But having said that, I still watched a good chunk of Greatest Ever Comedy Movies on Five tonight. Sadly the full list isn’t up on the web, and I only saw it from 12 or so down. But it just really disappointed me.
The thing is that this programme did seem to have some budget. A lot of the writers and directors involved had been interviewed, and the majority of the other talking heads were film critics like Barry Norman and Derek Malcolm. OK, so we did have Michael Winner too.
No. The real problem is slightly alluded to in the previous paragraph. They were able to interview most of the salient personnel. That means that they’re alive. What that really means is that no old films got a look in.
Sure, the overall winner, Life of Brian, was made in 1979, but I’m talking about really old films. Movies from the thirties, forties, fifties and sixties. I didn’t see the whole show, and maybe some did make it. Perhaps a few of the Ealing comedies, the odd thirties screwball comedy. Buster Keaton? Laurel & Hardy? I don’t know.
What I do know is that the only film of any age that I saw was at number 11, and was the incomparable Some Like It Hot. A true classic.
What a shame then, that the number 10 film was Mrs Doubtfire.
I’m not sure who ever decided that Giles Coren would make a decent TV presenter because I find him just about the most irritating person on television – and include every “cast member” of reality TV programmes in that list. But at least he had the decency to blame us. Well not me obviously, but you. The British public. Well those member of the public who ticked a few pre-selected films on the Five website at some point earlier this year.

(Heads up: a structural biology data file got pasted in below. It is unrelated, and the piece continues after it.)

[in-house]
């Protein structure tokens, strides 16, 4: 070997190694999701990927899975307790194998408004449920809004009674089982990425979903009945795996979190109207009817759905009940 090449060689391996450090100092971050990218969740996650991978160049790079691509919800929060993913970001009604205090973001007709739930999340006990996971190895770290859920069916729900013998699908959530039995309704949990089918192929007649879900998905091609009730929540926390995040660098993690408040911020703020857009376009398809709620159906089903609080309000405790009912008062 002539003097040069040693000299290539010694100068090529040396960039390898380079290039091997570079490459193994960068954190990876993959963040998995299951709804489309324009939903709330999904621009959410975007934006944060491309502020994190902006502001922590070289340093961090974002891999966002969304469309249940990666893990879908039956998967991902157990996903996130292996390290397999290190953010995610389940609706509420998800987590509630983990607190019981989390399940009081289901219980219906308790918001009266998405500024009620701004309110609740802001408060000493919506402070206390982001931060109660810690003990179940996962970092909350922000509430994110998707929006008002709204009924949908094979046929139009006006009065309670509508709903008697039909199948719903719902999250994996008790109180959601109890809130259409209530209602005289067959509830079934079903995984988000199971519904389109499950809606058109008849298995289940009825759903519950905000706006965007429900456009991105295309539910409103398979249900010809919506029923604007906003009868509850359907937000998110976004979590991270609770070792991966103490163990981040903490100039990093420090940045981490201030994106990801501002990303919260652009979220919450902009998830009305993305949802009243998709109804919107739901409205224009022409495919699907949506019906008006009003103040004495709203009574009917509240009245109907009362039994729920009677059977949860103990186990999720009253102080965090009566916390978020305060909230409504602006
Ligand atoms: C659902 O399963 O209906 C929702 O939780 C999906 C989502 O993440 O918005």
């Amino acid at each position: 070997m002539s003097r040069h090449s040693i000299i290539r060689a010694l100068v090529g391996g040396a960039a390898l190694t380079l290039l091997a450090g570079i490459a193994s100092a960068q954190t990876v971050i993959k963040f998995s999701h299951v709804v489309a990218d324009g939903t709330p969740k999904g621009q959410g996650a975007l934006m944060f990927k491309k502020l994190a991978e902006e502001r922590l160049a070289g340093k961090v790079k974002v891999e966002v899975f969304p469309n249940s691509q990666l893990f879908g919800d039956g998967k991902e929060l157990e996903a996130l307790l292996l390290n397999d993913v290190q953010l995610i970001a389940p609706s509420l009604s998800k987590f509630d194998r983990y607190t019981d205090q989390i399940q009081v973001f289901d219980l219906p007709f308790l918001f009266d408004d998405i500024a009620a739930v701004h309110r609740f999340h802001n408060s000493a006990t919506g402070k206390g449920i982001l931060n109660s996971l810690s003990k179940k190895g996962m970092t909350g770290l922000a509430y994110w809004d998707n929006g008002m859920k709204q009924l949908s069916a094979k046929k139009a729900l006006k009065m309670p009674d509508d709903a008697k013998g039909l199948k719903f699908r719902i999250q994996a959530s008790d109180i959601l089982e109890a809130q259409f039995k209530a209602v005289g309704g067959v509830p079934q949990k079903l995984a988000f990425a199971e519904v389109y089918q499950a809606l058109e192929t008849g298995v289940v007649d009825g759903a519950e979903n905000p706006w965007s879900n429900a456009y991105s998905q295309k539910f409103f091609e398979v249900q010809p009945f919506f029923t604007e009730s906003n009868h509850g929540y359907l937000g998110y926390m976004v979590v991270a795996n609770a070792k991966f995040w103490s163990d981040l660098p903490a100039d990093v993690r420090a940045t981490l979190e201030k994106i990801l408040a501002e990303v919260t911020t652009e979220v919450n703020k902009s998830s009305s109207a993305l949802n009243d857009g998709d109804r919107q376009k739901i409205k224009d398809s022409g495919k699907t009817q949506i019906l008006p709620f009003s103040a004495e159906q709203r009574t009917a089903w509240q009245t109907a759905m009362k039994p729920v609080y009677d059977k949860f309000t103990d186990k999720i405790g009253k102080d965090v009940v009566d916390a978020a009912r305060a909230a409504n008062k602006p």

So what we end up with is effectively the comedy section in the local Blockbuster Express (By the way, why are they called “Express”? It’s not like they’re any faster. What they really mean is that the branch is tiny). The range is pitifully small and just represents all the really obvious films you can think of, have seen a million times before, and quite probably own the DVDs of a few of them.
I think what annoys me is that there isn’t a proper film programme on TV at the moment. Film 2006 is fine for reviews, and Paul Merton made an excellent series on silent stars earlier this year. I miss Moving Pictures, or those intros that Alex Cox or Mark Cousins used to do for Moviedrome (complete aside – I’ve just noticed that Alex Cox has put a PDF of his book on spaghetti Westerns released under a Creative Commons licence). Still The Cinema Show starts again on BBC Four next week.